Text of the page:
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Deep Boosted Regression for MR to CT Synthesis

  • Kerstin KläserEmail author
  • Pawel Markiewicz
  • Marta Ranzini
  • Wenqi Li
  • Marc Modat
  • Brian F. Hutton
  • David Atkinson
  • Kris Thielemans
  • M. Jorge Cardoso
  • Sébastien Ourselin
Conference paper
Part of the Lecture Notes in Computer Science book series (LNCS, volume 11037)

Abstract

Attenuation correction is an essential requirement of positron emission tomography (PET) image reconstruction to allow for accurate quantification. However, attenuation correction is particularly challenging for PET-MRI as neither PET nor magnetic resonance imaging (MRI) can directly image tissue attenuation properties. MRI-based computed tomography (CT) synthesis has been proposed as an alternative to physics based and segmentation-based approaches that assign a population-based tissue density value in order to generate an attenuation map. We propose a novel deep fully convolutional neural network that generates synthetic CTs in a recursive manner by gradually reducing the residuals of the previous network, increasing the overall accuracy and generalisability, while keeping the number of trainable parameters within reasonable limits. The model is trained on a database of 20 pre-acquired MRI/CT pairs and a four-fold random bootstrapped validation with a 80:20 split is performed. Quantitative results show that the proposed framework outperforms a state-of-the-art atlas-based approach decreasing the Mean Absolute Error (MAE) from 131HU to 68HU for the synthetic CTs and reducing the PET reconstruction error from 14.3% to 7.2%.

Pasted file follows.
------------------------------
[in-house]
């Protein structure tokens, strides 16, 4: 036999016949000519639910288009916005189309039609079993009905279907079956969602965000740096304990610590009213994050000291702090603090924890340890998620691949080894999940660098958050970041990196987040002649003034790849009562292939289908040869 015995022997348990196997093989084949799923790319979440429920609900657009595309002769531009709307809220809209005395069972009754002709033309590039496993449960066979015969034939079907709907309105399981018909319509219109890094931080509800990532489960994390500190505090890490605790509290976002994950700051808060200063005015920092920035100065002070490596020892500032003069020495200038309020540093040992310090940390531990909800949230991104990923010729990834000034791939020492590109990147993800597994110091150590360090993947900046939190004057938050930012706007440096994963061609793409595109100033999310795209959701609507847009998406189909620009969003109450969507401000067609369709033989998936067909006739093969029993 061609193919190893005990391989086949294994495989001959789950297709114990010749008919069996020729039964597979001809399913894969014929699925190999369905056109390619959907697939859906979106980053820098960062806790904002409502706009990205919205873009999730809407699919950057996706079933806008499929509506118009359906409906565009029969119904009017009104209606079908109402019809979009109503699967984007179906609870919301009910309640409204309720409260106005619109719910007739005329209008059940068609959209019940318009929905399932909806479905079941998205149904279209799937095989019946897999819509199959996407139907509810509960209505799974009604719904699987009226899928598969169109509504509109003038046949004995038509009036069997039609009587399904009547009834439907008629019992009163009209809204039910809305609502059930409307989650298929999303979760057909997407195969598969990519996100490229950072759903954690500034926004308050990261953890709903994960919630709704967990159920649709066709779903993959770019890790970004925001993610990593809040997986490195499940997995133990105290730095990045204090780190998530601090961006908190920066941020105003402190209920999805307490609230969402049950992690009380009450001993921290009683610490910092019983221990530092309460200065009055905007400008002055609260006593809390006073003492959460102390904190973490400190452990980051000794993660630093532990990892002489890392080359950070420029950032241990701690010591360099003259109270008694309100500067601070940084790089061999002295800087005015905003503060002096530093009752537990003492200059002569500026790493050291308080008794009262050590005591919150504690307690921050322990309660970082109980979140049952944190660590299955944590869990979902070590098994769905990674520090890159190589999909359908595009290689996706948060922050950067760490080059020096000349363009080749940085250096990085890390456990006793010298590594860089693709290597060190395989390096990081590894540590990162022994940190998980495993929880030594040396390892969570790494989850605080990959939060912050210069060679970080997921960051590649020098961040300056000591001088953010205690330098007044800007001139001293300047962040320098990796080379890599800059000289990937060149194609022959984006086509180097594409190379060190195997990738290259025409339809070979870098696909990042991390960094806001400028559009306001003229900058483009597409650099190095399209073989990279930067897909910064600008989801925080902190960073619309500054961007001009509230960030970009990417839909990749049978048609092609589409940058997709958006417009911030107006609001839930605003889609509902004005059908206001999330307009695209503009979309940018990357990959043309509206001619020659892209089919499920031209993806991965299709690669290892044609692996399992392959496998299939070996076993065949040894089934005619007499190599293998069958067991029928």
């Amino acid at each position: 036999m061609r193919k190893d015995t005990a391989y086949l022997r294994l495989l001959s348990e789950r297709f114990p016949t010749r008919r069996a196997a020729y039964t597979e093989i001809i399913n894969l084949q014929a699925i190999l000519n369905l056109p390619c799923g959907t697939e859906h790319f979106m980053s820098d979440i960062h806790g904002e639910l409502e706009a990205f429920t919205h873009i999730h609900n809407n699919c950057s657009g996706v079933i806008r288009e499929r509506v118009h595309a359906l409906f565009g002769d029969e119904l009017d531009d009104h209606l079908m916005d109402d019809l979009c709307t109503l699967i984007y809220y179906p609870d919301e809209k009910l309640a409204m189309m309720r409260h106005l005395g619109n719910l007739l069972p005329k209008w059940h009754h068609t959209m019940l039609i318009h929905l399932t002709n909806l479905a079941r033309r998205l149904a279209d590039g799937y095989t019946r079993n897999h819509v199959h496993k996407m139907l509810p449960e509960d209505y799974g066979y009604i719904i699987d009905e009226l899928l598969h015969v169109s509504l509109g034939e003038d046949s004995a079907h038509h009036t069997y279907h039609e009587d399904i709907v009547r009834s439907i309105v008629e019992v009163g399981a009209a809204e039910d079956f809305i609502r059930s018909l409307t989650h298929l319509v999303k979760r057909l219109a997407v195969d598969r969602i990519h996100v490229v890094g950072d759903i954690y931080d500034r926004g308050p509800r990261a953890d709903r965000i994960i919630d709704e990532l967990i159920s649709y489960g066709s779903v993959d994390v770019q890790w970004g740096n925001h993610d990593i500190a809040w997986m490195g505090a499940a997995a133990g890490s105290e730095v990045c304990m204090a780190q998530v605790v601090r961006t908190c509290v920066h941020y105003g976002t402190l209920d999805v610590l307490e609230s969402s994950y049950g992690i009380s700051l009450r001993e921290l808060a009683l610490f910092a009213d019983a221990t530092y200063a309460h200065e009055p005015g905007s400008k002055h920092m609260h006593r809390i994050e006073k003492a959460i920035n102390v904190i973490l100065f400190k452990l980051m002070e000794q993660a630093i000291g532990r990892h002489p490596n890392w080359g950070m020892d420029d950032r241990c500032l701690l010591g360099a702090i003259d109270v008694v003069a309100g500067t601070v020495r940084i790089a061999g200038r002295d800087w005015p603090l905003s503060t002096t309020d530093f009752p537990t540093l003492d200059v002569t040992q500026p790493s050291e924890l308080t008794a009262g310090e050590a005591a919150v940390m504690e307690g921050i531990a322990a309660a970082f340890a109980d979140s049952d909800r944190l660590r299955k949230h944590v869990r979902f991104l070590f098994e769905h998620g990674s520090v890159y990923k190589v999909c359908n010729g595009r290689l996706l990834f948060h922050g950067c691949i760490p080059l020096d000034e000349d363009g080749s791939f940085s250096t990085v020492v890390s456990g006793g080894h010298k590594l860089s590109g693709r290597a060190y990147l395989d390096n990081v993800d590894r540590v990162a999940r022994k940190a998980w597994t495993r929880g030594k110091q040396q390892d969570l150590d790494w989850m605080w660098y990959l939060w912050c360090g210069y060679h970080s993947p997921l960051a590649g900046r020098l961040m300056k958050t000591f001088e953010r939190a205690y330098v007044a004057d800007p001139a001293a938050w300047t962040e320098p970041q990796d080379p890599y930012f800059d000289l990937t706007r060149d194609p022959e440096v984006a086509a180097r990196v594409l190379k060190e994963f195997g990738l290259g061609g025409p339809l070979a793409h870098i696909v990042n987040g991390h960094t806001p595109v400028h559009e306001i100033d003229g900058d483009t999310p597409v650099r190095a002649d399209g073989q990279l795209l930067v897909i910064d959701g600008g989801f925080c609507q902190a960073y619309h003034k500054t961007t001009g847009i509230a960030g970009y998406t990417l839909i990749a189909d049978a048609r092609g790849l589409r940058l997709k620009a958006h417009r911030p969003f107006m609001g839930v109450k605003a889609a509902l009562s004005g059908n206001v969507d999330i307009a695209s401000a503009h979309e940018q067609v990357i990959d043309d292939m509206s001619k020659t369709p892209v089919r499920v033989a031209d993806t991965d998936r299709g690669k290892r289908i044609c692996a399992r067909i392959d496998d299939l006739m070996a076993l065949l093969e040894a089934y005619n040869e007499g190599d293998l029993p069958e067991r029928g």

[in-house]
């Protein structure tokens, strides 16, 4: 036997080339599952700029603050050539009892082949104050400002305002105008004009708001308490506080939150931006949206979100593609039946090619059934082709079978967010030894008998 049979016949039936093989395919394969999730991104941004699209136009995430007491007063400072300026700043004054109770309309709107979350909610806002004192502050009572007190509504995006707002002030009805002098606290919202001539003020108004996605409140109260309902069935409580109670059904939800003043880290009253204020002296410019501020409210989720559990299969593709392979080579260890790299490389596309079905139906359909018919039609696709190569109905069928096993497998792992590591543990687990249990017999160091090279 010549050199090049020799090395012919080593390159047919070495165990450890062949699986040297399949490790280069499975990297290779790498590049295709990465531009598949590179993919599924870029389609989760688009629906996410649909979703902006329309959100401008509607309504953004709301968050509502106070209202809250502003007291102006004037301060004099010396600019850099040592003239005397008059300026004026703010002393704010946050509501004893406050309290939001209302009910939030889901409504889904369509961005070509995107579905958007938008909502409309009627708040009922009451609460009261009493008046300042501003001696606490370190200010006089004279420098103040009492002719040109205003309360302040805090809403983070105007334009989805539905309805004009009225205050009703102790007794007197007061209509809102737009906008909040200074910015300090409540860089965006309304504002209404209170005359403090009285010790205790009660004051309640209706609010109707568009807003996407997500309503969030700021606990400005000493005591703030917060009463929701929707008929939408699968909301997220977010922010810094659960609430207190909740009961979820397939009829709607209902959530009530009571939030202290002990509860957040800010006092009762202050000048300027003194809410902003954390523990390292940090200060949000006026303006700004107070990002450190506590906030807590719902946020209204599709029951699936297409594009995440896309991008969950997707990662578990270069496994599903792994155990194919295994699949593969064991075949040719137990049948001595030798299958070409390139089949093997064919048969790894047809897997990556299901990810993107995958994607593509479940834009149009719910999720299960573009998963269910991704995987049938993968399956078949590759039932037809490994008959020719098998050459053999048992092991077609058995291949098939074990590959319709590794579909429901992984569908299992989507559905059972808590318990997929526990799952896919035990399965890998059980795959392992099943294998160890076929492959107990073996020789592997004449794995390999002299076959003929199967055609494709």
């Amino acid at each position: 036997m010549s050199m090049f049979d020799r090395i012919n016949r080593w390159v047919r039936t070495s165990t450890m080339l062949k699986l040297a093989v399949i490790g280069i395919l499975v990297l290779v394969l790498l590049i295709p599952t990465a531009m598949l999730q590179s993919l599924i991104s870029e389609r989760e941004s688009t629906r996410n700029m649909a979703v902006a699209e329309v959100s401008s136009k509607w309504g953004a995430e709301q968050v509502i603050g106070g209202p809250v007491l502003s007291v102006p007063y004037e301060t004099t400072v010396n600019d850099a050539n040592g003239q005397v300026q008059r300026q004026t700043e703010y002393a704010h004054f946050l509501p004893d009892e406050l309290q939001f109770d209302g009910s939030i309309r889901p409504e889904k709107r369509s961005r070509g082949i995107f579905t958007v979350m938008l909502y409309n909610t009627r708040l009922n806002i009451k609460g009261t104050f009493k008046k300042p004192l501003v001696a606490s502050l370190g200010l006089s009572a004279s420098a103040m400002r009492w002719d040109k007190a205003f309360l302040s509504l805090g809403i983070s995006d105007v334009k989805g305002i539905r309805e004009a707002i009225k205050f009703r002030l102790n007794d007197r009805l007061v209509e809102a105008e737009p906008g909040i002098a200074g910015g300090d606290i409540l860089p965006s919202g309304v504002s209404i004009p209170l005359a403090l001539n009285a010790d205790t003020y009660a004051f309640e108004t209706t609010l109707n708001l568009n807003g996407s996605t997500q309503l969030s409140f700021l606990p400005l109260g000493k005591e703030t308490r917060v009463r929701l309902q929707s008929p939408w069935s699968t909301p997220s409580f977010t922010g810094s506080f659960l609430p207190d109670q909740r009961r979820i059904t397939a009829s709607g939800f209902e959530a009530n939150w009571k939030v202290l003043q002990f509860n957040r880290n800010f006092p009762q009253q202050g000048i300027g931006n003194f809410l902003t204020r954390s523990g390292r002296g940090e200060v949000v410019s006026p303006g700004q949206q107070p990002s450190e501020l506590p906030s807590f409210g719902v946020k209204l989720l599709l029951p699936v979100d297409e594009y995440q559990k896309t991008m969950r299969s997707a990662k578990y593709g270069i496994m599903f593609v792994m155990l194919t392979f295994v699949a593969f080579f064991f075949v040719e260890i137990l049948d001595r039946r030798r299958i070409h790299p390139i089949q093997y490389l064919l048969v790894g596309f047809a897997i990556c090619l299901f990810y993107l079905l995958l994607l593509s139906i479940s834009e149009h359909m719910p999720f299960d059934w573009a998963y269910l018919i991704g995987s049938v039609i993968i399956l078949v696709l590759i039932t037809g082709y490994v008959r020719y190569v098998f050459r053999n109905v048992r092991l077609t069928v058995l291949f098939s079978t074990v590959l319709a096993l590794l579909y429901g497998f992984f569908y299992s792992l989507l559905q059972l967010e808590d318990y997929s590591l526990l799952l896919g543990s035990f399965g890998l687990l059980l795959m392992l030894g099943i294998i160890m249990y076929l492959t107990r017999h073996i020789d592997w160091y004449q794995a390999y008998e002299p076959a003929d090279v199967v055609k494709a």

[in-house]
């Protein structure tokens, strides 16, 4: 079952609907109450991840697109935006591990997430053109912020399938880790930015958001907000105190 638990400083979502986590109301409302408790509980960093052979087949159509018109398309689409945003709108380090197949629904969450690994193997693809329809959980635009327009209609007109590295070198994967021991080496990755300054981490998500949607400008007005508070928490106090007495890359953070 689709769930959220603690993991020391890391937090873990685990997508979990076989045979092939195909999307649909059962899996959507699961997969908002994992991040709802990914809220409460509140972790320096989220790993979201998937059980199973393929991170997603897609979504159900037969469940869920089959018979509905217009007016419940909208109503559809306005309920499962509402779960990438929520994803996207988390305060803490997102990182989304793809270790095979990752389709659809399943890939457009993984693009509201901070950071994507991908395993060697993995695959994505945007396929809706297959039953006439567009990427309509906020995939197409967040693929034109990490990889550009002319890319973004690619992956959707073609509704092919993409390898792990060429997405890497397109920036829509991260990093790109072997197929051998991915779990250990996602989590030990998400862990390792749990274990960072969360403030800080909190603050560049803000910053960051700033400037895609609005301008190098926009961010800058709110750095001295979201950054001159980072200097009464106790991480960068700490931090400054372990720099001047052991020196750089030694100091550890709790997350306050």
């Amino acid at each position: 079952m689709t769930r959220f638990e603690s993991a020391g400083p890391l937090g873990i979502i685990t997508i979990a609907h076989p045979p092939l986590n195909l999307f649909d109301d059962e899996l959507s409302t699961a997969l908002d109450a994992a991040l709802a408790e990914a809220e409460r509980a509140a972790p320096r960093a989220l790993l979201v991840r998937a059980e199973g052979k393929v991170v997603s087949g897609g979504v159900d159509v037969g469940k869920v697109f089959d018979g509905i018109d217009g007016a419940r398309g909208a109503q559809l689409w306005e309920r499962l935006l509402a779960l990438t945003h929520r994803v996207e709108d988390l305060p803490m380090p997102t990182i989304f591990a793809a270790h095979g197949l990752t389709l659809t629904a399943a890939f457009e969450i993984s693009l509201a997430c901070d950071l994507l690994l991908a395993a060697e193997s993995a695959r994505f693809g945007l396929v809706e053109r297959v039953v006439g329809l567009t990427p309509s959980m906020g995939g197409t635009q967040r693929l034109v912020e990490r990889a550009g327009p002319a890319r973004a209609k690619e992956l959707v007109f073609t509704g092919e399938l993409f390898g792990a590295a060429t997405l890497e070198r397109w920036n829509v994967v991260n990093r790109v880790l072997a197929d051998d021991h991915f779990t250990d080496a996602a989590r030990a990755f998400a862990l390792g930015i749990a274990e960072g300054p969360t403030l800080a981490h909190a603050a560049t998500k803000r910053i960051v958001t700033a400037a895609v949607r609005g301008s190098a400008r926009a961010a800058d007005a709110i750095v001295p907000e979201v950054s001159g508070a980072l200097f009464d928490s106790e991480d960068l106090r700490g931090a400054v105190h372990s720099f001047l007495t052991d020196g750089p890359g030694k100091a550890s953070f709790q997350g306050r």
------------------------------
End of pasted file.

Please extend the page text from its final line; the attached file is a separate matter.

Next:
Notes

Acknowledgements

This work was supported by an IMPACT studentship funded jointly by Siemens and the EPSRC UCL Centre for Doctoral Training in Medical Imaging (EP/L016478/1). The research was also supported through the UK NIHR UCLH Biomedical Research Centre.

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Copyright information

© Springer Nature Switzerland AG 2018

Authors and Affiliations

  • Kerstin Kläser
    • 1
    Email author
  • Pawel Markiewicz
    • 1
  • Marta Ranzini
    • 1
  • Wenqi Li
    • 2
  • Marc Modat
    • 1
    • 2
  • Brian F. Hutton
    • 3
  • David Atkinson
    • 4
  • Kris Thielemans
    • 3
  • M. Jorge Cardoso
    • 1
    • 2
  • Sébastien Ourselin
    • 2
  1. 1.Centre for Medical Image ComputingUniversity College LondonLondonUK
  2. 2.School of Biomedical Engineering and Imaging SciencesKing’s College LondonLondonUK
  3. 3.Institute of Nuclear MedicineUniversity College LondonLondonUK
  4. 4.Centre for Medical ImagingUniversity College LondonLondonUK

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